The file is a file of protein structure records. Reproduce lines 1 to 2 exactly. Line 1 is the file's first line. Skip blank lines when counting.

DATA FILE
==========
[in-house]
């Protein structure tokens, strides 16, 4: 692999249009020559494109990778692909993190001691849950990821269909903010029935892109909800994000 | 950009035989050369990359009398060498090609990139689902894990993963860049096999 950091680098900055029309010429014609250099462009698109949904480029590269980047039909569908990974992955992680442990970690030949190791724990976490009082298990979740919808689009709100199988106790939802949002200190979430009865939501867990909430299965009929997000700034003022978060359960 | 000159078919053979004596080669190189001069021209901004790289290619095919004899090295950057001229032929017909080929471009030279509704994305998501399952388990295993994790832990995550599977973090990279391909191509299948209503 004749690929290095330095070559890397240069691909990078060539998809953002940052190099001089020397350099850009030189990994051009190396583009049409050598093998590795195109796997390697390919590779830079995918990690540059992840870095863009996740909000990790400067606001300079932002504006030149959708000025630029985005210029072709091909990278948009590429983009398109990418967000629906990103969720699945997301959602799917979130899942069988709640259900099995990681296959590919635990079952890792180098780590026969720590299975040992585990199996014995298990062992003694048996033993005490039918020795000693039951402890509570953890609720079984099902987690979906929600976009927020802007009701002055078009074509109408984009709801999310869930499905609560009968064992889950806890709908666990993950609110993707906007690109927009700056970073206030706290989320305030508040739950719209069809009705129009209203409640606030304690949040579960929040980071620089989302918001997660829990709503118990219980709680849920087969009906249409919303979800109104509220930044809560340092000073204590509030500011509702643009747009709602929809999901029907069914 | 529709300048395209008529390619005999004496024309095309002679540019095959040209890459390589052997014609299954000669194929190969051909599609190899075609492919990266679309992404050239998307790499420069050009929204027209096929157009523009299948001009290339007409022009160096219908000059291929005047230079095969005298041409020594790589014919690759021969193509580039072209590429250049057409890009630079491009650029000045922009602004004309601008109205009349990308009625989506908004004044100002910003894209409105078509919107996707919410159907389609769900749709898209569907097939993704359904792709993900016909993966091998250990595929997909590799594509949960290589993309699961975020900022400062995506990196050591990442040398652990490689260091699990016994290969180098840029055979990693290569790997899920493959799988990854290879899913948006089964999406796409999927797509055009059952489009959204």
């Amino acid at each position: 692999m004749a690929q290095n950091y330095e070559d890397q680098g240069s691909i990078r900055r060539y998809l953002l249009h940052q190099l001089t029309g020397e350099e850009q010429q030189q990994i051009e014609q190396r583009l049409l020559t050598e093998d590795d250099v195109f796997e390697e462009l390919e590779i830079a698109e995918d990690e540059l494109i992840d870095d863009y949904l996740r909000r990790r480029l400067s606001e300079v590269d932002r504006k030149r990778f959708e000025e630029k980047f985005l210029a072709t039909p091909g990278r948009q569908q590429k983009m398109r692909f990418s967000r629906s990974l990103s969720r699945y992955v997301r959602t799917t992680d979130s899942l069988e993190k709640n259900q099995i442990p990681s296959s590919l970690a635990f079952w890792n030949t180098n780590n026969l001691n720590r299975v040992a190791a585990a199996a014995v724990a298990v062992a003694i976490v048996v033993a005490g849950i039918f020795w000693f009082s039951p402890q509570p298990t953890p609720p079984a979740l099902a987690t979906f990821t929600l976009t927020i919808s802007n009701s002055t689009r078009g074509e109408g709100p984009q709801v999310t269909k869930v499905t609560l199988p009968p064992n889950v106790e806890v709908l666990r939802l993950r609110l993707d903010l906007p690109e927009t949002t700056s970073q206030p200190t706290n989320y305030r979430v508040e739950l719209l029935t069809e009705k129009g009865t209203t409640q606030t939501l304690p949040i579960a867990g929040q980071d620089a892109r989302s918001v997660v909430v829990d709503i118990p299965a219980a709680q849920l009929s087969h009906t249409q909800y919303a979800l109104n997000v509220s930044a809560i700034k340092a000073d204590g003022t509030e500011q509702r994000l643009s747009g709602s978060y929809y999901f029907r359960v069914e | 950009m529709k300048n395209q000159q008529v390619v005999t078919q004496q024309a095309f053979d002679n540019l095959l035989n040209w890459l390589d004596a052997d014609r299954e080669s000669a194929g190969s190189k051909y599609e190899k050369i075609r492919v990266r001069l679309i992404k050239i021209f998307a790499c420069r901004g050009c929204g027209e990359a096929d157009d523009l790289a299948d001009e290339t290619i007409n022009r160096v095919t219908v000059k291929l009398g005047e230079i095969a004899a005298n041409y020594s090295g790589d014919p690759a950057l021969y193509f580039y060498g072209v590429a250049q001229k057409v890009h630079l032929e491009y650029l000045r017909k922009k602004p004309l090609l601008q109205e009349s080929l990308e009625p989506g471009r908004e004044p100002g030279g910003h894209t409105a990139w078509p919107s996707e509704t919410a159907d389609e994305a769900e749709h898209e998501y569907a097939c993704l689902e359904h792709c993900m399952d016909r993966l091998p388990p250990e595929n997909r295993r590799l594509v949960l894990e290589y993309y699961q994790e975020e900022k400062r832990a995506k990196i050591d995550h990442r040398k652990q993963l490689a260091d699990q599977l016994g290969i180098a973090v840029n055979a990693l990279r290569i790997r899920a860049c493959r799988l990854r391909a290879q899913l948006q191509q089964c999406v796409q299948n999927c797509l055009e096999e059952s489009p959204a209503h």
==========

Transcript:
[in-house]
């Protein structure tokens, strides 16, 4: 692999249009020559494109990778692909993190001691849950990821269909903010029935892109909800994000 | 950009035989050369990359009398060498090609990139689902894990993963860049096999 950091680098900055029309010429014609250099462009698109949904480029590269980047039909569908990974992955992680442990970690030949190791724990976490009082298990979740919808689009709100199988106790939802949002200190979430009865939501867990909430299965009929997000700034003022978060359960 | 000159078919053979004596080669190189001069021209901004790289290619095919004899090295950057001229032929017909080929471009030279509704994305998501399952388990295993994790832990995550599977973090990279391909191509299948209503 004749690929290095330095070559890397240069691909990078060539998809953002940052190099001089020397350099850009030189990994051009190396583009049409050598093998590795195109796997390697390919590779830079995918990690540059992840870095863009996740909000990790400067606001300079932002504006030149959708000025630029985005210029072709091909990278948009590429983009398109990418967000629906990103969720699945997301959602799917979130899942069988709640259900099995990681296959590919635990079952890792180098780590026969720590299975040992585990199996014995298990062992003694048996033993005490039918020795000693039951402890509570953890609720079984099902987690979906929600976009927020802007009701002055078009074509109408984009709801999310869930499905609560009968064992889950806890709908666990993950609110993707906007690109927009700056970073206030706290989320305030508040739950719209069809009705129009209203409640606030304690949040579960929040980071620089989302918001997660829990709503118990219980709680849920087969009906249409919303979800109104509220930044809560340092000073204590509030500011509702643009747009709602929809999901029907069914 | 529709300048395209008529390619005999004496024309095309002679540019095959040209890459390589052997014609299954000669194929190969051909599609190899075609492919990266679309992404050239998307790499420069050009929204027209096929157009523009299948001009290339007409022009160096219908000059291929005047230079095969005298041409020594790589014919690759021969193509580039072209590429250049057409890009630079491009650029000045922009602004004309601008109205009349990308009625989506908004004044100002910003894209409105078509919107996707919410159907389609769900749709898209569907097939993704359904792709993900016909993966091998250990595929997909590799594509949960290589993309699961975020900022400062995506990196050591990442040398652990490689260091699990016994290969180098840029055979990693290569790997899920493959799988990854290879899913948006089964999406796409999927797509055009059952489009959204």